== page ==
The success of the spread was tempered, however, by successive losses to William and Mary, Fairleigh Dickinson and Rider. It still must be executed. But Kvancz is committed to it for the rest of the season.

"Do you think I want the kids embarrassed?" Kvancz asked. "I have to come up with junk and do whatever I can to keep us in the game . . . I tell them we can not only be in it, but we can win. As long as the kids can handle it, I'm gonna try to win."

The theme with Kvancz is always the kids: If they can handle it, I can; if I can just keep them together. He is, despite the adversity, succeeding.

"Whatever you do he looks out for you," said senior guard Joe Colletta, one of the two remaining scholarship players. "I've felt like packing it in but I'll be the first one to stick up for him."

Colletta, from northern New Jersey, is streetwise and candid. His play is characterized by aggressive, if not exactly stylish, drives to the basket amidst a tangle of bodies. He speaks the same way -- bluntly.

"Yeah, I get a negative attitude, but it's toward the administration," he said in his Dead End Kid accent. "For them to go back on their word, for what they did to Kvancz. They promised him this, they promised him that. Big time, new gym. Now he's got to call kids he recruited and say he can't give them a scholarship. Do you know how embarrasing that is?"

Bill Dankos, a senior forward from Rockville and the other player on scholarship, transferred from Penn State. When he enrolled in 1977, CU basketball was on the rise. Now it's on the other side of the hill, picking up speed. Yet there are no regrets.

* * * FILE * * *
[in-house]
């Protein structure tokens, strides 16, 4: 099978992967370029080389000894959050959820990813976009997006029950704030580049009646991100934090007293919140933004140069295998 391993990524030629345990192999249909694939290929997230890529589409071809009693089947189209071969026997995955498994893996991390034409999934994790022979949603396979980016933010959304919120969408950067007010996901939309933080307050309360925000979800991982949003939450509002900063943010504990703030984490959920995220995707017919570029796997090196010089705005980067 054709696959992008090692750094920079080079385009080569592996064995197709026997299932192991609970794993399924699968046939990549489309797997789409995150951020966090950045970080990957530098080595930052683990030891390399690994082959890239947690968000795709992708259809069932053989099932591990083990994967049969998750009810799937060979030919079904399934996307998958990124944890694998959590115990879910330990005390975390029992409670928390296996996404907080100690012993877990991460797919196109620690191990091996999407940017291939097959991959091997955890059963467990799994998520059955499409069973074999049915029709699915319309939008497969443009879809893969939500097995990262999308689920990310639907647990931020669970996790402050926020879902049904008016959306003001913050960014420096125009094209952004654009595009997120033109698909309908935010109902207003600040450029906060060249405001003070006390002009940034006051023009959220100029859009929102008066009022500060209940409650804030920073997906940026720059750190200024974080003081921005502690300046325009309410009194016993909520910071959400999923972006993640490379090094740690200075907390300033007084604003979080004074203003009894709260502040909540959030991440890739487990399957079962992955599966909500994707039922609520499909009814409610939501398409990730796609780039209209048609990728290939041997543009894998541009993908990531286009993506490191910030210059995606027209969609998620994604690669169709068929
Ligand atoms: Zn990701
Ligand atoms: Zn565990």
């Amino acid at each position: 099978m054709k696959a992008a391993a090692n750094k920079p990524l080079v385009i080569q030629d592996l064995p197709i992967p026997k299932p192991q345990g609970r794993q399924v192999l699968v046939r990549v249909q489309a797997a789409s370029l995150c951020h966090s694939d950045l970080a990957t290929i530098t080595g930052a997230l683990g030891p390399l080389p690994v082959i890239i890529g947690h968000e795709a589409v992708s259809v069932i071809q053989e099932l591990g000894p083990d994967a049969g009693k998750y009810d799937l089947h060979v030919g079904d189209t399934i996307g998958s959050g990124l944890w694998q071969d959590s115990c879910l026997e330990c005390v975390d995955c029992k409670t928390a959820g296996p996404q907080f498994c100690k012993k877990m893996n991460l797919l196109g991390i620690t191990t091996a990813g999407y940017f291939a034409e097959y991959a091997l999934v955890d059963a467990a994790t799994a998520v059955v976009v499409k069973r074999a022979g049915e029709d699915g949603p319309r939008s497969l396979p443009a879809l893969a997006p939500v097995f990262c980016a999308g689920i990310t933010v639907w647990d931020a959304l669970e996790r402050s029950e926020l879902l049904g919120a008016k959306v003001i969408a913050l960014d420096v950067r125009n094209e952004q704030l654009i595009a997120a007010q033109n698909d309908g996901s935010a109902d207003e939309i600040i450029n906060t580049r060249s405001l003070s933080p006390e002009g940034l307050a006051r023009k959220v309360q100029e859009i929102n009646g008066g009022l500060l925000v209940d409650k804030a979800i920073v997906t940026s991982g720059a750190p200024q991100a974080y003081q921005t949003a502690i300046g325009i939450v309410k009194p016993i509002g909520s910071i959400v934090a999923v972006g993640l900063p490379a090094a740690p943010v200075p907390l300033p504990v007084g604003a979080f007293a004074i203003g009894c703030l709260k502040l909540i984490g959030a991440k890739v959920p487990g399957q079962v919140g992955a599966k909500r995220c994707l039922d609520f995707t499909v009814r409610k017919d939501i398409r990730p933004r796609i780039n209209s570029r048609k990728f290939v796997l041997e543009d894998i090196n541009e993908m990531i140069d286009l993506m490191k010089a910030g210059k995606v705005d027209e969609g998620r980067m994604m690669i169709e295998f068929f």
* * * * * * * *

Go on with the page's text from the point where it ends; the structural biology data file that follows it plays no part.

"I like it here a lot," he said. "Basketball isn't everything. I have no complaints." Dankos stopped for a second. "Though it's easy to complain now."

Kvancz depends on Colletta and Dankos, for more than what they can do with a basketball.

"Me and Bill know what we have to do," Colletta said. "Everyone is looking up to us, especially with Danny (murray) out. There's a lot more pressure on us. The team is looking to us as leaders. But one thing about this team is that everyone gets along great. Even if we do lose all the time."

When the move to Division III was announced last year, it was reported that Kvancz would leave. He looked around, he said, but nothing opened. The irony is that Kvancz turned down jobs a couple of years ago, but decided to stay at CU to oversee his rising program.

His ability goes unquestioned. Watching the Cardinals lose to Fairleigh Dickinson last week, a scout shook his head and said, "You know, I've known Kvancz eitht or 10 years and he can really coach the game. I've seen him stay in games he should never have been in."

The scout, Alan Srebnick, an administrator in the George Mason University athletic department, used to be an assistant coach with Jim Valvano at Ionaa and with Jim Lynam at American University. "When Catholic lost to GW last year in overtime," Srebnick continued, "I thought it was the bestcoached game I had ever seen."

What that means is that a ton of caring and motivation and gimmicks still is no substitute for talent. So Kvancz already is thinking of next year, when Division III play starts. He says he knows how to recruit without athletic scholarships -- he did it at Brown -- and the talk is of a new gym. But there still is this season, about which he said, "It's the toughest and the hardest I've ever worked. I think Ed and I have done a good job of keeping the kids together."